Posts Tagged 'socio-economy'

A good Kiwi isn’t acidic: how ocean acidification is affecting the New Zealand economy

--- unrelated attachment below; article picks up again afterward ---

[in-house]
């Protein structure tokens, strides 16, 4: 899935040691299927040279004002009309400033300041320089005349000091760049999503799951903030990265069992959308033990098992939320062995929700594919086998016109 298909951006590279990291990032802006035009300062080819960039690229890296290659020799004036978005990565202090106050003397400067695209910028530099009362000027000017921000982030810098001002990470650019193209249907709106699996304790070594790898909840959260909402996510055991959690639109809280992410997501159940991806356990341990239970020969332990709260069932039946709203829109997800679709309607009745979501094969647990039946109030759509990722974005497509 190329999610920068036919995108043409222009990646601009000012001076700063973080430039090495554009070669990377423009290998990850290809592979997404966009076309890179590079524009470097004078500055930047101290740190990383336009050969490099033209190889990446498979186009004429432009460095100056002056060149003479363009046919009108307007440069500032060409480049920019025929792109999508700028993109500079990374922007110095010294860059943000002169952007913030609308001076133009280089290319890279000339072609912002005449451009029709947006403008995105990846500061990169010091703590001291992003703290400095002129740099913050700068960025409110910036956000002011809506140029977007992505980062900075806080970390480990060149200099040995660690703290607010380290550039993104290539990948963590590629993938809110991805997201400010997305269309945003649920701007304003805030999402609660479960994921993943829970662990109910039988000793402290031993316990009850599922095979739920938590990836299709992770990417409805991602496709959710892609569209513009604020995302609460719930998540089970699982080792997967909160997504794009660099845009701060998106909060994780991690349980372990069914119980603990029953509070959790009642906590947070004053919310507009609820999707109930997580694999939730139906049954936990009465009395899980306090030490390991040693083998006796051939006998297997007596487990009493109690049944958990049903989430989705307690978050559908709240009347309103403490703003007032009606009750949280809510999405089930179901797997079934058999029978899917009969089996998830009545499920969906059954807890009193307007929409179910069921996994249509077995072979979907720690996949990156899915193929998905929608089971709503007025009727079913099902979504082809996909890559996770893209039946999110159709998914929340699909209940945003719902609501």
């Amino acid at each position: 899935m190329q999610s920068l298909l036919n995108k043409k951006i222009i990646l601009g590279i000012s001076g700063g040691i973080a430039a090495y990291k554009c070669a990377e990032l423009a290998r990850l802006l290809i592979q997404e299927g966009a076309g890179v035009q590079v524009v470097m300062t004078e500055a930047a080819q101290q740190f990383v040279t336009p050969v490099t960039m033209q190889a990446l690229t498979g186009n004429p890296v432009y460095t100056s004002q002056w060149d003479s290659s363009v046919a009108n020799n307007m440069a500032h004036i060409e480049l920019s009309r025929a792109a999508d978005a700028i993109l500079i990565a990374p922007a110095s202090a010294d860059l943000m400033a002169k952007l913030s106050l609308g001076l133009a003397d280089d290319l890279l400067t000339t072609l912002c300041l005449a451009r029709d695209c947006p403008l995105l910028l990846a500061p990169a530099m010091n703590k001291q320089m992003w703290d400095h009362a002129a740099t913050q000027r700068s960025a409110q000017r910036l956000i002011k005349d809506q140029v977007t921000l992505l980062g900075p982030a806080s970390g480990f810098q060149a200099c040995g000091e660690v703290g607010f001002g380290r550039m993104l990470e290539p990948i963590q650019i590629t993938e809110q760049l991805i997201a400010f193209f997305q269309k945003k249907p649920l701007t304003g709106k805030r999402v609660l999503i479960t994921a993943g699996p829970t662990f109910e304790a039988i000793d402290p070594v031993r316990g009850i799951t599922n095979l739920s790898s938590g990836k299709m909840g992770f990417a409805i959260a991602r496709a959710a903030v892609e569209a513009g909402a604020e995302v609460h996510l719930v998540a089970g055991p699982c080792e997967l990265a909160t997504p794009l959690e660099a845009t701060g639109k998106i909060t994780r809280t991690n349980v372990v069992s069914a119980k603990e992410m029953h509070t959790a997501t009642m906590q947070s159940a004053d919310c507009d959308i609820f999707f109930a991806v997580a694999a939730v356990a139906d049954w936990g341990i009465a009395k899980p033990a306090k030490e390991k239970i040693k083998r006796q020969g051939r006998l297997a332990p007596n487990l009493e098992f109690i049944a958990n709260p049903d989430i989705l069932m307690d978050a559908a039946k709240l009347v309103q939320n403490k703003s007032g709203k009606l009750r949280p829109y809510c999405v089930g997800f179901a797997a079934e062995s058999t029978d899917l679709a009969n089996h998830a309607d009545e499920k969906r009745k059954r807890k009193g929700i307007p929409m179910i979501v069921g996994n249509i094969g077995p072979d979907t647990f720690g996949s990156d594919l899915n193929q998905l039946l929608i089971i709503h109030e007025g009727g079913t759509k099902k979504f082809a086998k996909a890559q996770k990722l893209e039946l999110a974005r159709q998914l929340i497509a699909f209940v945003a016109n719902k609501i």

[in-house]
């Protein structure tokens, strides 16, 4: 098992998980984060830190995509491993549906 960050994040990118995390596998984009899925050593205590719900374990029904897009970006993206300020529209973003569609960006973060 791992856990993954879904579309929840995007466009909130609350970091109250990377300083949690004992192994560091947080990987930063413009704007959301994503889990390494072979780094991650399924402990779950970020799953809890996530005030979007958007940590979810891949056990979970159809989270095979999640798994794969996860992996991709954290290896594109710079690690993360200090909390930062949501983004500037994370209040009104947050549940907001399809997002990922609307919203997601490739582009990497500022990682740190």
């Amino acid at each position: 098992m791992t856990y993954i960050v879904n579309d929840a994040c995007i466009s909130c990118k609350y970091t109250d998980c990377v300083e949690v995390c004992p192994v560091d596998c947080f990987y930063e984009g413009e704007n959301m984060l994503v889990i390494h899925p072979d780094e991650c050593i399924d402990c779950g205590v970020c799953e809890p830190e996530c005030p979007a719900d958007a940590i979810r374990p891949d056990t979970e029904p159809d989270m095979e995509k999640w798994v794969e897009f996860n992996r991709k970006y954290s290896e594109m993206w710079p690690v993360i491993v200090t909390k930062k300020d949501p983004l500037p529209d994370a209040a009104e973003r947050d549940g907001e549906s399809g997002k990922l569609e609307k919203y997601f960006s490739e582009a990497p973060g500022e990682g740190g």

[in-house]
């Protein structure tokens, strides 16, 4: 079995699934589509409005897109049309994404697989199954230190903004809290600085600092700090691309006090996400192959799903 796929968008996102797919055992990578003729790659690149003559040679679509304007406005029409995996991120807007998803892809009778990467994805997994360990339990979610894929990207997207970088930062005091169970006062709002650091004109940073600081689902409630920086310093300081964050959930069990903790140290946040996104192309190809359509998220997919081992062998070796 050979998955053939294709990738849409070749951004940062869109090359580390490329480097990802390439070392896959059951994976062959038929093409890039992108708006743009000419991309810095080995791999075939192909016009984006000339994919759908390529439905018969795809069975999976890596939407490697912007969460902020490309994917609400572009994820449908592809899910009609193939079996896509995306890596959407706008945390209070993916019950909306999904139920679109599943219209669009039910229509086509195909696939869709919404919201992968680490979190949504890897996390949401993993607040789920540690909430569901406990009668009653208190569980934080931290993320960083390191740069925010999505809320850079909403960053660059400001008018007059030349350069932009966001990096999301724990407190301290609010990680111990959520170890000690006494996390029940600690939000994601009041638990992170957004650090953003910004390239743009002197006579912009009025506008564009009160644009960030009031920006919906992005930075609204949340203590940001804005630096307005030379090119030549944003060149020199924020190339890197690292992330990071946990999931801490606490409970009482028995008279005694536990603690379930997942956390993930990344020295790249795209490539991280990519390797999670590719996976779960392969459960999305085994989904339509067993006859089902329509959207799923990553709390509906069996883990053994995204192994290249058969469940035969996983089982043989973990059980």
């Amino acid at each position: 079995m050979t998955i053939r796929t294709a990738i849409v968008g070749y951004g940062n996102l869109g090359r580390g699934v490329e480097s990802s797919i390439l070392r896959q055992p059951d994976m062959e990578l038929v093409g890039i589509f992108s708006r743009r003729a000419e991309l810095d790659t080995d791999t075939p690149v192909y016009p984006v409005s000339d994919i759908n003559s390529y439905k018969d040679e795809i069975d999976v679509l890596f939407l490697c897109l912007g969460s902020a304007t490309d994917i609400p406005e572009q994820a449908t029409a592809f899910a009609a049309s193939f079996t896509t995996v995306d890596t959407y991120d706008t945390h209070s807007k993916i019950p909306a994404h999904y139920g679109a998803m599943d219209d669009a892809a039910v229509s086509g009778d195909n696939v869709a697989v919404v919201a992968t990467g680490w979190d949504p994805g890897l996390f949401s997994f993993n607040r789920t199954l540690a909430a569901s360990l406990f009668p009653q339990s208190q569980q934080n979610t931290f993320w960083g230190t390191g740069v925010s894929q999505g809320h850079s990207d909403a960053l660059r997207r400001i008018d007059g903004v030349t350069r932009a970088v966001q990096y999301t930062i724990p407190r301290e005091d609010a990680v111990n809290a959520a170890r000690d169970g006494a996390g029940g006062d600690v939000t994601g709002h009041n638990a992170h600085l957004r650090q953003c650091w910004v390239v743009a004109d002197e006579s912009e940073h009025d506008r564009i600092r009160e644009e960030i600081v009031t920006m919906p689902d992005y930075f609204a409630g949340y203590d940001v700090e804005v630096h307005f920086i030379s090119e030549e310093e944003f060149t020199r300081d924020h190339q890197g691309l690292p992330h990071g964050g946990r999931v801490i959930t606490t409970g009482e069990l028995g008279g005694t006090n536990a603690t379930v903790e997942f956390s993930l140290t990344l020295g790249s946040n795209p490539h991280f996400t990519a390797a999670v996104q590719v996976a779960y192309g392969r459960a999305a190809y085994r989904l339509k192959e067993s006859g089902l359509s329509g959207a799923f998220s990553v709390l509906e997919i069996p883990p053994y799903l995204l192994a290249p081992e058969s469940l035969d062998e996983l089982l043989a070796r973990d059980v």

In a country that houses a mere 4 million people, it is no wonder that agriculture has become the main facet of New Zealand’s economy. However, while the sheep and produce have flourished from land protection laws, marine life has struggled in recent years due to an increase in oceanic carbon levels. In an area of the Pacific that is so rich in coral reefs, Great White breeding areas, and a plethora of fish species, any upset of the natural preexisting chemical balance has a tangible impact. New Zealand is dealing with a crisis with huge economic and ecological ramifications. I study the exact adverse effects that ocean acidification has had on the economy of New Zealand. The scientific process of how ocean acidification occurs is a building block of this understanding as well as the Gross Domestic Product (GDP) of the country. The rise of marine pH levels is inextricably linked to the downturn of prosperity in New Zealand’s agricultural sector. My solutions address stricter policies in regards to fishing and emissions regulations to augment the regulation of established New Zealand commercial fishing laws. In this thesis, my goal is to highlight that ocean acidification is a climate problem that affects the entire New Zealand population. By putting these effects into economic terms, I hope to urge change in the “business as usual” way countries conduct themselves, starting with policy makers whose focus is growing their GDP. To illustrate this point effectively, I utilize the disciplines of chemistry, economics, and politics to analyze the trends and consequences of ocean acidification.